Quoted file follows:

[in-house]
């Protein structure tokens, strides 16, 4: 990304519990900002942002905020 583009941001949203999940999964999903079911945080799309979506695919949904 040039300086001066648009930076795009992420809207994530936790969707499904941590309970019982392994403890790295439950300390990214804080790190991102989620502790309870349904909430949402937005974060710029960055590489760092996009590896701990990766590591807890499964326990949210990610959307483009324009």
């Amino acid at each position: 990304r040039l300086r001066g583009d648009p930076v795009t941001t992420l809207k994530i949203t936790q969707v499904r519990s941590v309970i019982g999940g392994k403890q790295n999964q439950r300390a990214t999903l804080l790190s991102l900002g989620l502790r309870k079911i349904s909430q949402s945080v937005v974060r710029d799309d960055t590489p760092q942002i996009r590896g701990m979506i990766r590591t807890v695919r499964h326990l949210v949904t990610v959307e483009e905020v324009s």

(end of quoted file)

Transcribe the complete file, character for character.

[in-house]
């Protein structure tokens, strides 16, 4: 990304519990900002942002905020 583009941001949203999940999964999903079911945080799309979506695919949904 040039300086001066648009930076795009992420809207994530936790969707499904941590309970019982392994403890790295439950300390990214804080790190991102989620502790309870349904909430949402937005974060710029960055590489760092996009590896701990990766590591807890499964326990949210990610959307483009324009």
């Amino acid at each position: 990304r040039l300086r001066g583009d648009p930076v795009t941001t992420l809207k994530i949203t936790q969707v499904r519990s941590v309970i019982g999940g392994k403890q790295n999964q439950r300390a990214t999903l804080l790190s991102l900002g989620l502790r309870k079911i349904s909430q949402s945080v937005v974060r710029d799309d960055t590489p760092q942002i996009r590896g701990m979506i990766r590591t807890v695919r499964h326990l949210v949904t990610v959307e483009e905020v324009s």